Measure to legalize psychedelic mushrooms gains narrow approval in Colorado
Mushrooms sit in a refrigerator July 18, 2005 in London, England. (Daniel Berehulak/Getty Images)
DENVER – Unofficial 2022 election results showed Colorado voters on track to take another big step toward drug decriminalization, with a measure to legalize and regulate psychedelic mushrooms leading narrowly as votes continue to be counted.
Proposition 122, dubbed the Natural Medicine Health Act, was ahead with 51% support after more than 5 million votes had been counted as of Thursday morning.
If approved, the measure would establish a regulated market for psilocybin and psilocyn, the psychoactive compounds found in many species of fungi.
Under the new law, Colorado would allow licensed “healing centers” to provide access to psilocybin and psilocyn for therapeutic purposes. It would also decriminalize the “personal use” of the substances, allowing people to possess and grow psychedelic mushrooms in their own homes.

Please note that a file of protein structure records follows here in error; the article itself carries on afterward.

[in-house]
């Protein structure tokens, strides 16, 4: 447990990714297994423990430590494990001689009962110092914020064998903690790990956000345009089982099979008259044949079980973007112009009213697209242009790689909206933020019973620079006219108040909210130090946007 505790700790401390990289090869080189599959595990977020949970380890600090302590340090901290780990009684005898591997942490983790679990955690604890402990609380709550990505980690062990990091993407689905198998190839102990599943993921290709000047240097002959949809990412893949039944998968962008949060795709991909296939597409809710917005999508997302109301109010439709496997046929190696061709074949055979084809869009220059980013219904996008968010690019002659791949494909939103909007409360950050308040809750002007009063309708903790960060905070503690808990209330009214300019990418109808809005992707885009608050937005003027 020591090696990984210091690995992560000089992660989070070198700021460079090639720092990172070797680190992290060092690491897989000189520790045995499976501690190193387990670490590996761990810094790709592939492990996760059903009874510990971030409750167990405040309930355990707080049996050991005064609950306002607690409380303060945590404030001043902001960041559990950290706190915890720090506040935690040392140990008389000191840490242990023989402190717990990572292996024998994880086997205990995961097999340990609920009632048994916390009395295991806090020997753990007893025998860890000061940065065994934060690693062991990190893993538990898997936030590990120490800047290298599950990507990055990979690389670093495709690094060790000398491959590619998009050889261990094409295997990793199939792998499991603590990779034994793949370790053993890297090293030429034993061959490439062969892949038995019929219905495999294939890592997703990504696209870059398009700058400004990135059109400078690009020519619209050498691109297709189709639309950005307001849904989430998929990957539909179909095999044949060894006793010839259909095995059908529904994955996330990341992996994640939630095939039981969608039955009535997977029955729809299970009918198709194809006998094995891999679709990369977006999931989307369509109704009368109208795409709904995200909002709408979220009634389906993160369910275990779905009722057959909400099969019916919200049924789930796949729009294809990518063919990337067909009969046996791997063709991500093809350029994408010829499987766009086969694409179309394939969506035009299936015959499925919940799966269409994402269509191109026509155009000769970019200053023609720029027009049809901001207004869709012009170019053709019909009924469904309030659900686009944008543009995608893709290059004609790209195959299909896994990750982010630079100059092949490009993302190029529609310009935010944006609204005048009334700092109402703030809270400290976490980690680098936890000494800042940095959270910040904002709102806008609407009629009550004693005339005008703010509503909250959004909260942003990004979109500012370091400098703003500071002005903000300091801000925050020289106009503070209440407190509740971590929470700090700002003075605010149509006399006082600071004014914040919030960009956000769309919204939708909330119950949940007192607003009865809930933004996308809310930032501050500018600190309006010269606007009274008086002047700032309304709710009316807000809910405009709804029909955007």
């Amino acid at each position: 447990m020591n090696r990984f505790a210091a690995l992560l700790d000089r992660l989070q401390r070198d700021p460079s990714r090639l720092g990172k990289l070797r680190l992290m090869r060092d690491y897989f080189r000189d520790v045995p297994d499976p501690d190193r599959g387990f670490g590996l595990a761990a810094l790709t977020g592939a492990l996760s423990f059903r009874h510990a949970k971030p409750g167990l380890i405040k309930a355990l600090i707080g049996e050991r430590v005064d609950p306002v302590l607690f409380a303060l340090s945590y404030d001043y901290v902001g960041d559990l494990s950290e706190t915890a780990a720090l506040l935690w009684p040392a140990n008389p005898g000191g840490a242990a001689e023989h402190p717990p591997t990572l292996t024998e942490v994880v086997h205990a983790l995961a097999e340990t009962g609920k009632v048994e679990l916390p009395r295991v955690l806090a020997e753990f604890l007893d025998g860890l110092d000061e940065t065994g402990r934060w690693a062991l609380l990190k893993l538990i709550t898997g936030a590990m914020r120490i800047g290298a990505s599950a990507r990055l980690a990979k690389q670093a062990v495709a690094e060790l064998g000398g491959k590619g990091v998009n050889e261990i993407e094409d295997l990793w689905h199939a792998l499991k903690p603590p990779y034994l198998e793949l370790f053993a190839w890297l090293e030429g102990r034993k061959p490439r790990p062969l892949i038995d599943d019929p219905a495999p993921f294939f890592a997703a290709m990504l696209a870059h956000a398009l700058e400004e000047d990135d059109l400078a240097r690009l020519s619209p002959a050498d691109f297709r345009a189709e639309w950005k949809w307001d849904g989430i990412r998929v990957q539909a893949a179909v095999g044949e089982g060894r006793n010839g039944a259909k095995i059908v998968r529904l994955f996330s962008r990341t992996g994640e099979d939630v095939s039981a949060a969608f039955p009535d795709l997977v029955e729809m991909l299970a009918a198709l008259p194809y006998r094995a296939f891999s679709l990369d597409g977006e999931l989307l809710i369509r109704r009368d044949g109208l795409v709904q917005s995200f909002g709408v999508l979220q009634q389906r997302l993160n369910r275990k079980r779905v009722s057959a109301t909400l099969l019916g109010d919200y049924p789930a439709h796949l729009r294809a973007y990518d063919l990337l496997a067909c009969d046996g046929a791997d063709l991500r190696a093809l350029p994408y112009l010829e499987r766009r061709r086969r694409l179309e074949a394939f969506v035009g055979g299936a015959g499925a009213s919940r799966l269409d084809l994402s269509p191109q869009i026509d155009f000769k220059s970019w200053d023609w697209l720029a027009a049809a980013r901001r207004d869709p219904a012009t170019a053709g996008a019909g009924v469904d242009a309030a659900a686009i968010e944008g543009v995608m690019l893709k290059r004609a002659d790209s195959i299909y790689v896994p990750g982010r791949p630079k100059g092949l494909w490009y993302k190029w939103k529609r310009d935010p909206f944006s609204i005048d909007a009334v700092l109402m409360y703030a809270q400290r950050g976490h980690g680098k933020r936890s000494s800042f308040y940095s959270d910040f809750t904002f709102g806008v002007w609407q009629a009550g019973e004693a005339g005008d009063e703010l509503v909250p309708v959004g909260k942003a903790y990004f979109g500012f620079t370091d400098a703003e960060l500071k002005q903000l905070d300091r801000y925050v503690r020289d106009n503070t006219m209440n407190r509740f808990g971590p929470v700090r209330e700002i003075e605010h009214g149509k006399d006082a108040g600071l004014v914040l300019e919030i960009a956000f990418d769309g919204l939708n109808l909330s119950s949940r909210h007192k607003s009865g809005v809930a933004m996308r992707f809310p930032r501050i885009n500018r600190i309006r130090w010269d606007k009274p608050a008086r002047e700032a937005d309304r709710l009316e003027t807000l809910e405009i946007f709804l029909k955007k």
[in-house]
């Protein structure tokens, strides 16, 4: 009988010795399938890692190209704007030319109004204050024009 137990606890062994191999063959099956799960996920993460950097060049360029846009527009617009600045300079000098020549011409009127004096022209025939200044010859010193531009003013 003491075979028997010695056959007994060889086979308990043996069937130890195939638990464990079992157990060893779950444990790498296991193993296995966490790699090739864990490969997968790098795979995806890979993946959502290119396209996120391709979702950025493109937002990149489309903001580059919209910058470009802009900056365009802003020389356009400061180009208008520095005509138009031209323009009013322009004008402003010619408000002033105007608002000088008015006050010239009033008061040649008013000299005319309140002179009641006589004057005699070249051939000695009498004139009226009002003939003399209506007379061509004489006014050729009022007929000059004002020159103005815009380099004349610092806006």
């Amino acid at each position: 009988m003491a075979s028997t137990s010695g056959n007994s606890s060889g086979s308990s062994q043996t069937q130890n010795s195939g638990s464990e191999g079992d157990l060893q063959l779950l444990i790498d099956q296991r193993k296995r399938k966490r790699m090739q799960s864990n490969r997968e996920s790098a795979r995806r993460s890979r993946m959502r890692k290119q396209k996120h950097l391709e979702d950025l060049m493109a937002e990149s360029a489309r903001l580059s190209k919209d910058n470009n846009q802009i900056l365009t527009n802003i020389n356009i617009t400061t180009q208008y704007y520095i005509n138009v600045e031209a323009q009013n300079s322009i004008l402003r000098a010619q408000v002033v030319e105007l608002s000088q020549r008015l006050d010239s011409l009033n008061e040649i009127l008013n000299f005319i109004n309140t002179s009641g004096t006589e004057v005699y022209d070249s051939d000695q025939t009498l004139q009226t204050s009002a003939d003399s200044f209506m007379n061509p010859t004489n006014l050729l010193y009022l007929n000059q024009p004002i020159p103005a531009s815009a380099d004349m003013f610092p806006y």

Proposition 122 follows the passage of mushroom decriminalization measures by voters in Oregon and Washington, D.C., in 2020. Denver voters took a more limited step towards the decriminalization of psychedelic mushrooms in 2019, approving a measure that directed police to make possession of the substances the city’s “lowest law-enforcement priority.”
Proposition 122 leads by wide margins in several populous Front Range counties with potentially large numbers of votes remaining to be counted, giving supporters of the initiative confidence that it will pass.
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